Wednesday, September 4, 2013


I found these photographs in an album that was formerly in the home of my grand aunt, Winifred WILLIAMS Boyser (1898-1971), who lived in Utica, New York.  I think the dog may have belonged to Winifred's sister, Isabel WILLIAMS Hamlin (1894-1966), also my grand aunt. This gives new meaning to the phrase "hood ornament."

Tuesday, September 3, 2013


Geneameme was the brainstorm of Jill Ball at Geniaus ( in honor of Family History Month in Australia.  Here is my response:

1.            What are the titles and URLs of your genealogy blog/s?

The Art of Genealogy (

2.            Do you have a wonderful "Cousin Bait" blog story? A link to a previous blog post might answer this question. 

I received an e-mail from a Jim Bowie descendant in response to my post entitled “The Search for Jim Bowie” (www. He had a fascinating website ( where I learned more about Bowie and his family.

3.            Why did you start blogging? Is there someone who inspired you to start blogging?

I started blogging as a way of preserving and communicating my research with family and friends. Lisa Louise Cooke inspired me to blog with her podcasts about blogging.

4.            How did you decide on your blog/s title/s?

It was a process of trial and error. I wanted a domain name that was available on I also wanted it general enough so that I wouldn’t be limited to just one surname.

5.            Do you ever blog from mobile devices? What are they?

Usually I blog from my desktop. However, I have released pre-written blog posts from my phone or iPad.

6.            How do you let others know when you have published a new post?

I send them a link. I also notify my Google + group. Eventually, I will learn Twitter.

7.            How long have you been blogging?

One year

8.            What widgets or elements do you consider essential on a genealogy blog? 

Subscribe to
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Search this Blog
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9.            What is the purpose of your blog/s? Who is your intended audience?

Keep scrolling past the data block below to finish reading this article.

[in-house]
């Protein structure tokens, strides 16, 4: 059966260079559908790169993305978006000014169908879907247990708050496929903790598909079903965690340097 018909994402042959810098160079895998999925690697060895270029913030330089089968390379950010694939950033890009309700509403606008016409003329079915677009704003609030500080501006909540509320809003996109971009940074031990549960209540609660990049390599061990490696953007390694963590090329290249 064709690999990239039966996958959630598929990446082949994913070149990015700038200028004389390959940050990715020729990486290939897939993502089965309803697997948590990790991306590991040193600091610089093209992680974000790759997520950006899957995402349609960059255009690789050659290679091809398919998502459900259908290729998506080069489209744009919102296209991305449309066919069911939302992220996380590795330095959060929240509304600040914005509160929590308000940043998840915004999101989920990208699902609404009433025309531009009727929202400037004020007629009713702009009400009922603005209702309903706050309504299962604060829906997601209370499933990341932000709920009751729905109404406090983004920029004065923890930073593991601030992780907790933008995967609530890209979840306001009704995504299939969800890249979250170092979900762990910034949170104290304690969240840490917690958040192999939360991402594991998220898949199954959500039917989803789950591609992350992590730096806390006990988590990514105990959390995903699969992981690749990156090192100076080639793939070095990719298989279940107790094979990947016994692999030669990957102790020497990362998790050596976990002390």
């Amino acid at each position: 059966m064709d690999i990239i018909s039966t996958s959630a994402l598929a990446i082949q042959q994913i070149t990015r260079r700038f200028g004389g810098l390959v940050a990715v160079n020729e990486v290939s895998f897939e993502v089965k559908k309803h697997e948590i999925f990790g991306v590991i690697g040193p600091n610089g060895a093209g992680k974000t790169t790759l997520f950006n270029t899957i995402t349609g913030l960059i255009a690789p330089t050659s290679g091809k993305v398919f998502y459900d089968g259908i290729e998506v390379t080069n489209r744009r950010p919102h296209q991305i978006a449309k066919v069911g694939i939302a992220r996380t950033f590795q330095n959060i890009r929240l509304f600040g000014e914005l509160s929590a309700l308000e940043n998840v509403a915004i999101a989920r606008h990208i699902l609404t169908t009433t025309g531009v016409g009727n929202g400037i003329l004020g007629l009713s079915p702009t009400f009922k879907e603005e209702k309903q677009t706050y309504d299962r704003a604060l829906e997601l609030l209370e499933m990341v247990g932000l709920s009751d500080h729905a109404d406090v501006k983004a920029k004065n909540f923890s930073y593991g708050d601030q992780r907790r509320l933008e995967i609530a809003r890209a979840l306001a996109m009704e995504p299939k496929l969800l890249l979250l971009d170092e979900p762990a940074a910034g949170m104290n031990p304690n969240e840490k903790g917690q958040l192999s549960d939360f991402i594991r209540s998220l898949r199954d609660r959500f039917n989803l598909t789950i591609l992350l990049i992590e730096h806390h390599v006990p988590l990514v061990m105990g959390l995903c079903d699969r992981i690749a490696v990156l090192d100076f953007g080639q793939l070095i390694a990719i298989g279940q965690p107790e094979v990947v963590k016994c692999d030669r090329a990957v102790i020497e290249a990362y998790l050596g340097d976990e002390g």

My blog has many purposes: as a backup for my pictures and research, to inspire my family to be interested in their history, to find others interested in the same surnames, and to educate others about genealogy. My intended audience would be family, friends and anyone interested in genealogy.

10.         Which of your posts are you particularly proud of?

I am most proud of my Wordless Wednesday posts—in particular, the ones that contain my mother’s artwork. I wanted to share her talent so the world could enjoy it too.

11.         How do you keep up with your blog reading?

I subscribe to the ones I like and read them whenever I have a chance, even on my phone.

12.         What platform do you use for publishing your blog/s?


13.         What new features would you like to see in your blogging sosftware?

More ways to jazz up the page—fonts, etc.

14.         Which of your posts has been the most popular with readers?

“Death by Smallpox” ( leads the pack followed by “Don’t Get Bowled Over by Name Variations” ( Next in popularity was “Finding Clergy in the Your Family Tree” ( and then “Pictures will Light Up their World” (

15.         Are you a sole blogger or do you contribute to a shared blog?

I am a sole blogger.

16.         How do you compose your blog posts?

I compose them in Word and then drop them into Blogger. 

17.         Do you have any blogs that are not genealogy related? If you wish please share their titles and URLs.

I also have a travel blog called Touring the Beautiful USA (

18.         Have you listed your blog/s at Geneabloggers?


19.         Which resources have helped you with your blogging?

I have found Susan Gunelius’ Blogging Guide at to be very helpful.

20.         What advice would you give to a new Geneablogger?

Try to release at least two posts a week, and don’t get discouraged if it takes some time to build up your readership.  Also, speak from the heart. Don’t just recite names and dates.

Sunday, September 1, 2013


ost of us usually don’t have the luxury of frequenting courthouses or archives to do research.  We are busy working or raising children. That is why online research is so useful.  After a long day at work, we can hop on the Internet to research our family tree. I am not underestimating the importance of on-site research, but for our day-in, day-out world, online research fits our schedule.

I have compiled a list of some of the websites I visit on a frequent basis. First is a list of free websites and that is followed by some of my subscription sites. There are many more, of course, but perhaps you will find one on my list you haven’t explored. 



Have a wonderful Labor Day and remember, in the year ahead, that just because you have to work it does not mean you can’t squeeze in a little time for genealogy.


Dover Publications, Inc., Mineola, New York, Electronic Clip Art, Victorian Decorative Letters, 1999.

Dover Publications, Inc., Mineola, New York, Electronic Clip Art, Elegant Floral Designs, 2003.